>> Many sites are generated from structured data, which is often stored in databases. When this data is formatted into HTML, it becomes very difficult to recover the original structured data. Many applications, especially search engines, can benefit greatly from direct access to this structured data. On-page markup enables search engines to understand the information on web pages and provide richer search results in order to make it easier for users to find relevant information on the web. Markup can also enable new tools and applications that make use of the structure.
>> A shared markup vocabulary makes it easier for webmasters to decide on a markup schema and get the maximum benefit for their efforts. So, in the spirit of sitemaps.org, search engines have come together to provide a shared collection of schemas that webmasters can use.
>> 
>> "
>> 
>> Note the part "Many sites are generated from structured data, which is often stored in databases. When this data is formatted into HTML, it becomes very difficult to recover the original structured data. Many applications, especially search engines, can benefit greatly from direct access to this structured data."
>> 
>> This is exactly what the proposed extension allows.
>> 
>> 
>> Martin
>> [1] http://schema.org/
>> 
>> --------------------------------------------------------
>> martin hepp
>> e-business & web science research group
>> universitaet der bundeswehr muenchen
>> 
>> e-mail:  martin.hepp@unibw.de
>> phone:   +49-(0)89-6004-4217
>> fax:     +49-(0)89-6004-4620
>> www:     http://www.unibw.de/ebusiness/ (group)
>>          http://www.heppnetz.de/ (personal)
>> skype:   mfhepp
>> twitter: mfhepp
>> 
>> 
>> 
>> 
>> 
>> On 01 May 2014, at 01:46, Mike Bergman <mike@mkbergman.com> wrote:
>> 
>>> +1
>>> 
>>> On 4/30/2014 6:03 PM, Peter F. Patel-Schneider wrote:
>>>> 
>>>> On 04/30/2014 01:43 PM, martin.hepp@ebusiness-unibw.org wrote:
>>>> 
>>>> Sure, if you have considerable resources, you may be able to make sense
>>>> of the heterogeneity, but I thought that the idea behind schema.org was
>>>> to put some homogeneity on information, i.e., precisely to move away
>>>> from the difficult aspects of human languages.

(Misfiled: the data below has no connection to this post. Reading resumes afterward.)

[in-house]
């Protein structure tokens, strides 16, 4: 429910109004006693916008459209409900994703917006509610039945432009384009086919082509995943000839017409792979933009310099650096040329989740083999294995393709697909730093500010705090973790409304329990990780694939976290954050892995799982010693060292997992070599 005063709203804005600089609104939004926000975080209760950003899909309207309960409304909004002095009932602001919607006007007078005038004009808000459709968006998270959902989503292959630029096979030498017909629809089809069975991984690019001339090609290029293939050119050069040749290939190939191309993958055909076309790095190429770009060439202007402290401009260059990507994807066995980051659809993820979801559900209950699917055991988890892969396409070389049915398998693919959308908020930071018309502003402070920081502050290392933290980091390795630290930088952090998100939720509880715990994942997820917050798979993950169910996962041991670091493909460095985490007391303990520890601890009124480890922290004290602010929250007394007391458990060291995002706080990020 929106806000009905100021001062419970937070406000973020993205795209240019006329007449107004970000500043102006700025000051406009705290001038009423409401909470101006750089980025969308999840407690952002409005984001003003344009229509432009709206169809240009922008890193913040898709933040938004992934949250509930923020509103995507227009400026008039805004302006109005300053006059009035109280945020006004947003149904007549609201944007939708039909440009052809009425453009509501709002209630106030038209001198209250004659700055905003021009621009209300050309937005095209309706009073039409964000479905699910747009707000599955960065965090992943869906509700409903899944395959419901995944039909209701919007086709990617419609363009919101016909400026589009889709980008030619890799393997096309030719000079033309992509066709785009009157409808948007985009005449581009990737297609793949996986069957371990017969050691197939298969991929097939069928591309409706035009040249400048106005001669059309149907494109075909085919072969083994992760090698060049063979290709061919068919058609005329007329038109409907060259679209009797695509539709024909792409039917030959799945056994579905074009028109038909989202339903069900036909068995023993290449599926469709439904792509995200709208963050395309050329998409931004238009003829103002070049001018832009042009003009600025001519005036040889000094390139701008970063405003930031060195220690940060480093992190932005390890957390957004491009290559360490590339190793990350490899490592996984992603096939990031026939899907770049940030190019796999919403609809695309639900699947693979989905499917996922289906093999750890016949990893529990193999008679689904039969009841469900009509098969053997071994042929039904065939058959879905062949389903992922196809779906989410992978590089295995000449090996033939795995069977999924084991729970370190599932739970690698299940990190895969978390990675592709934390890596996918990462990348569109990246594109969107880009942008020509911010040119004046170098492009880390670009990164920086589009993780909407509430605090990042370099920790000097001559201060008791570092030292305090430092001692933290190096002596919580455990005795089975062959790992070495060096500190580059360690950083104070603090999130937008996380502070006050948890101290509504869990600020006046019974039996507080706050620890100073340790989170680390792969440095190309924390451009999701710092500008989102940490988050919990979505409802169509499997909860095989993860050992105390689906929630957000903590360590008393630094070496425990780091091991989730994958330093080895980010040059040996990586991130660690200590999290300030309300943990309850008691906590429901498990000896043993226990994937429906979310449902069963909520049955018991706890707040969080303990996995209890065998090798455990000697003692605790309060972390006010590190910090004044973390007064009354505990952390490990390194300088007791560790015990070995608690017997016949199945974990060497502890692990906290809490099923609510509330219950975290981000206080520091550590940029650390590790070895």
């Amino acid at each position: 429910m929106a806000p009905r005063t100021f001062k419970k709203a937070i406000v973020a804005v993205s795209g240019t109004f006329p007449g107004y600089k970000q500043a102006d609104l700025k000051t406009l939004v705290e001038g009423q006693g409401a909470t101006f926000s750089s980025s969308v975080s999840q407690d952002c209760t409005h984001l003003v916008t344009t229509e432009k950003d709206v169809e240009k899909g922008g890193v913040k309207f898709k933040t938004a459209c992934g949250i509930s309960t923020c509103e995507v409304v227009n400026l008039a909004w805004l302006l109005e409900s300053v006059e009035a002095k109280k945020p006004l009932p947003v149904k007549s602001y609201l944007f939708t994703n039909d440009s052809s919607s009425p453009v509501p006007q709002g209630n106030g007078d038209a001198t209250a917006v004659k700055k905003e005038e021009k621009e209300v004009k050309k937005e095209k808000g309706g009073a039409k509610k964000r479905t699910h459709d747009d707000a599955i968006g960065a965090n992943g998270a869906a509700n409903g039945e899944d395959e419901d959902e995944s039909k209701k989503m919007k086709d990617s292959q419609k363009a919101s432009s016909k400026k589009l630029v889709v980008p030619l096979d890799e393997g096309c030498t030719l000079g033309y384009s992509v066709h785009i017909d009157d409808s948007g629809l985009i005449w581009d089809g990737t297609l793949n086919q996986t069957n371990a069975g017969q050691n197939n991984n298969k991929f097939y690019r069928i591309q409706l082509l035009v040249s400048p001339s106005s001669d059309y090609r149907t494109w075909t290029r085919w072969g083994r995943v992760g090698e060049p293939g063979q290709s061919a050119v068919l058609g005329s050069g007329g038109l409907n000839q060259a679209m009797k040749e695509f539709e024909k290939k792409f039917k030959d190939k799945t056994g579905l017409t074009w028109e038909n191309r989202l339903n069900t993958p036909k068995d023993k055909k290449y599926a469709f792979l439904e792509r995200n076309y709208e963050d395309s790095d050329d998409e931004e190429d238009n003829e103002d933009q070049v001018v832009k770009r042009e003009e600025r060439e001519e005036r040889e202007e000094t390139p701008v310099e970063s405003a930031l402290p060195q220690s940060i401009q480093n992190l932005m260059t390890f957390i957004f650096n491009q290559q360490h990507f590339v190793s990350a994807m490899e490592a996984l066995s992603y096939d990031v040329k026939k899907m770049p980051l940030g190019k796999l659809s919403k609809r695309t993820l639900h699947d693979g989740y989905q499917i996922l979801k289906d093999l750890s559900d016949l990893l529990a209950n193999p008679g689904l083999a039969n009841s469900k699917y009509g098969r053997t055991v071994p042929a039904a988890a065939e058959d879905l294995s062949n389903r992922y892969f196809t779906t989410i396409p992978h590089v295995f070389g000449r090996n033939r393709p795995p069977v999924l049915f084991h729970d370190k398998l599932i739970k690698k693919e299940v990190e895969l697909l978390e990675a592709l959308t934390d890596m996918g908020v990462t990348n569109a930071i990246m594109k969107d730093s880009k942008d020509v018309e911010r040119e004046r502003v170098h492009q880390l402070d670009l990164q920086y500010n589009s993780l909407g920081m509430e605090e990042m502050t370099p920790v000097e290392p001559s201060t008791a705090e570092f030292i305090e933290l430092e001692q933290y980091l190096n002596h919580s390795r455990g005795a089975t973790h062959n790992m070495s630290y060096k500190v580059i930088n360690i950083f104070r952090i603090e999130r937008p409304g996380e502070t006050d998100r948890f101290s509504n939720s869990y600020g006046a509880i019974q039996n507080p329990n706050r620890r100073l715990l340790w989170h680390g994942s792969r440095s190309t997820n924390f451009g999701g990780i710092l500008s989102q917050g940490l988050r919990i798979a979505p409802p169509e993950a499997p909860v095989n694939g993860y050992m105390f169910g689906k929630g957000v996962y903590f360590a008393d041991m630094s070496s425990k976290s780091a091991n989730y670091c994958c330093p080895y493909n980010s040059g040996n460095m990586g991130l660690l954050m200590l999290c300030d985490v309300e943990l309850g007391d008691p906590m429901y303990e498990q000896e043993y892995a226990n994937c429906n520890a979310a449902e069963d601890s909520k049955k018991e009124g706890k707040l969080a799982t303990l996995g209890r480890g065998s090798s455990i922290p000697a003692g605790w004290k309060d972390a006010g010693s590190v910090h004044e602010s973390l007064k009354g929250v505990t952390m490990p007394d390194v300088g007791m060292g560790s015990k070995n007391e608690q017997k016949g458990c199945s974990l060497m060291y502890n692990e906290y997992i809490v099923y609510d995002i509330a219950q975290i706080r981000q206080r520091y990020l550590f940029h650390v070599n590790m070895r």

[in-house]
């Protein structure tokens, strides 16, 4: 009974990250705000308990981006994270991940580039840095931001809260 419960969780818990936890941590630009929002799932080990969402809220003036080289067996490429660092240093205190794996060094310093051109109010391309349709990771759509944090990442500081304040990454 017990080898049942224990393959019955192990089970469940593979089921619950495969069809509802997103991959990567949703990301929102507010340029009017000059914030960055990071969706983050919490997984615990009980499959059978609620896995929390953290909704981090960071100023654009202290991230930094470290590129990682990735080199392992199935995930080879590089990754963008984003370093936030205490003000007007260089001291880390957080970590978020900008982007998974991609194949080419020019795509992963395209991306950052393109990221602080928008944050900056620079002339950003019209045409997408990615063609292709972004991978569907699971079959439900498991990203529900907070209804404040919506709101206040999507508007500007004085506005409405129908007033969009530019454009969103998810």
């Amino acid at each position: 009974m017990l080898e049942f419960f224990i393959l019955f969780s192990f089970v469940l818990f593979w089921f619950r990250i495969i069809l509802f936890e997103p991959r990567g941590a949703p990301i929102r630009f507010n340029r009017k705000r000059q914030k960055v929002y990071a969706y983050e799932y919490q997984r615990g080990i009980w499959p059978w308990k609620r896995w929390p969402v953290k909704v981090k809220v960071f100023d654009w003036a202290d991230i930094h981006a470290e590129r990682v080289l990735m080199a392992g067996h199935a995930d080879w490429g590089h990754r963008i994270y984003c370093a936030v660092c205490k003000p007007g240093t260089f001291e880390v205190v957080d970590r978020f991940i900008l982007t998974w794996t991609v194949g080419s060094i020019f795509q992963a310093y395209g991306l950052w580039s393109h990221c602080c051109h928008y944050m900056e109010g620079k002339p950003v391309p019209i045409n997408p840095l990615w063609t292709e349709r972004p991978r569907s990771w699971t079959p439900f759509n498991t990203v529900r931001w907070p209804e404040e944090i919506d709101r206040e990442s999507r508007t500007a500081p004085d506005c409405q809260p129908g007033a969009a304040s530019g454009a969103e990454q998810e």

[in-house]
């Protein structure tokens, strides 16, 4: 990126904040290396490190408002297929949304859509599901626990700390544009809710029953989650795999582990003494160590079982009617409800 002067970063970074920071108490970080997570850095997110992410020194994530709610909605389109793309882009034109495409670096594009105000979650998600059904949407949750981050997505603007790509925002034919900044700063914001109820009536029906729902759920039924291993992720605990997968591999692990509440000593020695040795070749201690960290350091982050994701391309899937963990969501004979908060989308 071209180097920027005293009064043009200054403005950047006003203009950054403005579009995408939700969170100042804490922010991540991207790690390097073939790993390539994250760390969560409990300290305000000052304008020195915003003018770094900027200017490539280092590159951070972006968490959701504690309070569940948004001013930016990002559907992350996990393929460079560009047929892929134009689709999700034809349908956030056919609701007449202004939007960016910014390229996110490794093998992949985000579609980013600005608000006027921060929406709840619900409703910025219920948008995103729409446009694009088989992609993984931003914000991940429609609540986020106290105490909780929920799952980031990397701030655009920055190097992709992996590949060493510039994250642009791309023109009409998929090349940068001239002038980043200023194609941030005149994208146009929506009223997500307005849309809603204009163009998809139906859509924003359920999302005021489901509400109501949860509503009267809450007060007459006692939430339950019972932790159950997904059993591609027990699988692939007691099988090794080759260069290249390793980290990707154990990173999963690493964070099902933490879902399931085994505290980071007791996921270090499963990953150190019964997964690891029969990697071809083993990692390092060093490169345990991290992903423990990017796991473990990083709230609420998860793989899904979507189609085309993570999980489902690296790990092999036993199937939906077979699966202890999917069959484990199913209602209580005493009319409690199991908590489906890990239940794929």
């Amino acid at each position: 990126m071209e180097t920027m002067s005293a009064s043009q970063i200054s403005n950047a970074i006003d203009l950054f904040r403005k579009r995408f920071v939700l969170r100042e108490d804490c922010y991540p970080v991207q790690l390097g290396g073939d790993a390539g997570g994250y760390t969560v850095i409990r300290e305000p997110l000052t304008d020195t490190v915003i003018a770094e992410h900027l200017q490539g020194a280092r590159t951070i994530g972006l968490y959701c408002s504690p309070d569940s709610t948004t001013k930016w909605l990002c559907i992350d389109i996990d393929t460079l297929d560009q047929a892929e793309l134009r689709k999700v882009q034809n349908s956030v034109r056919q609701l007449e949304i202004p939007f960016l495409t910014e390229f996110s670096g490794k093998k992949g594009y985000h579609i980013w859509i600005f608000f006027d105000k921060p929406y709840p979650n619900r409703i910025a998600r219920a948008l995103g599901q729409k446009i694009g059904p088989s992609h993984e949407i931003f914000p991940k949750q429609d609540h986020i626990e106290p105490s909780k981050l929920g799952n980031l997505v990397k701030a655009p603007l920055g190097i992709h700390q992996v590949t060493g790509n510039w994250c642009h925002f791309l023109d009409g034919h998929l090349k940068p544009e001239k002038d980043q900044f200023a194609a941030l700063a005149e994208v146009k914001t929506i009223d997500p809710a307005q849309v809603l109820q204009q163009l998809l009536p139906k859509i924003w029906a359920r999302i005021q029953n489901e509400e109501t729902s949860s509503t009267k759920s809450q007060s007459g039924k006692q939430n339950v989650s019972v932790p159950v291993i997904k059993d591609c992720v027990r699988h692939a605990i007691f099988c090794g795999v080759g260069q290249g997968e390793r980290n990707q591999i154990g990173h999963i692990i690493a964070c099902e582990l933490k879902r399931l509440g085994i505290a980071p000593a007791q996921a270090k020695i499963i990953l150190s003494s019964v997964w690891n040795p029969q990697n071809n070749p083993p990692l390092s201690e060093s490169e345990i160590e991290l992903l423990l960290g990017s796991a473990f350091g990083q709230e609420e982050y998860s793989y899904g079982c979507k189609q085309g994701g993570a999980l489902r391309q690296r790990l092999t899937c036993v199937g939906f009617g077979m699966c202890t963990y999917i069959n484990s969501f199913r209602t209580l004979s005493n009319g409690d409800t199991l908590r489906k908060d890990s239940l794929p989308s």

>>>> 
>>> 
>>> --
>>> __________________________________________
>>> 
>>> Michael K. Bergman
>>> CEO  Structured Dynamics LLC
>>> 319.621.5225
>>> skype:michaelkbergman
>>> http://structureddynamics.com
>>> http://mkbergman.com
>>> http://www.linkedin.com/in/mkbergman
>>> __________________________________________
>>> 
>> 
>> Best wishes / Mit freundlichen Grüßen
>> 
>> Martin Hepp
>> 
>> -------------------------------------------------------
>> martin hepp
>> e-business & web science research group
>> universitaet der bundeswehr muenchen
>> 
>> e-mail:  martin.hepp@unibw.de
>> phone:   +49-(0)89-6004-4217
>> fax:     +49-(0)89-6004-4620
>> www:     http://www.unibw.de/ebusiness/ (group)
>>          http://www.heppnetz.de/ (personal)
>> skype:   mfhepp
>> twitter: mfhepp
>> 
>> Check out GoodRelations for E-Commerce on the Web of Linked Data!
>> =================================================================
>> * Project Main Page: http://purl.org/goodrelations/
>> 
>> 
>> 
>> 
>> On 01 May 2014, at 01:46, Mike Bergman <mike@mkbergman.com> wrote:
>> 
>>> +1
>>> 
>>> On 4/30/2014 6:03 PM, Peter F. Patel-Schneider wrote:
>>>> 
>>>> On 04/30/2014 01:43 PM, martin.hepp@ebusiness-unibw.org wrote:
>>>> 
>>>> Sure, if you have considerable resources, you may be able to make sense
>>>> of the heterogeneity, but I thought that the idea behind schema.org was
>>>> to put some homogeneity on information, i.e., precisely to move away
>>>> from the difficult aspects of human languages.
>>>> 
>>> 
>>> --
>>> __________________________________________
>>> 
>>> Michael K. Bergman
>>> CEO  Structured Dynamics LLC
>>> 319.621.5225
>>> skype:michaelkbergman
>>> http://structureddynamics.com
>>> http://mkbergman.com
>>> http://www.linkedin.com/in/mkbergman
>>> __________________________________________
>>> 
>> 
>> 
>> 
> 
Received on Thursday, 1 May 2014 00:40:01 UTC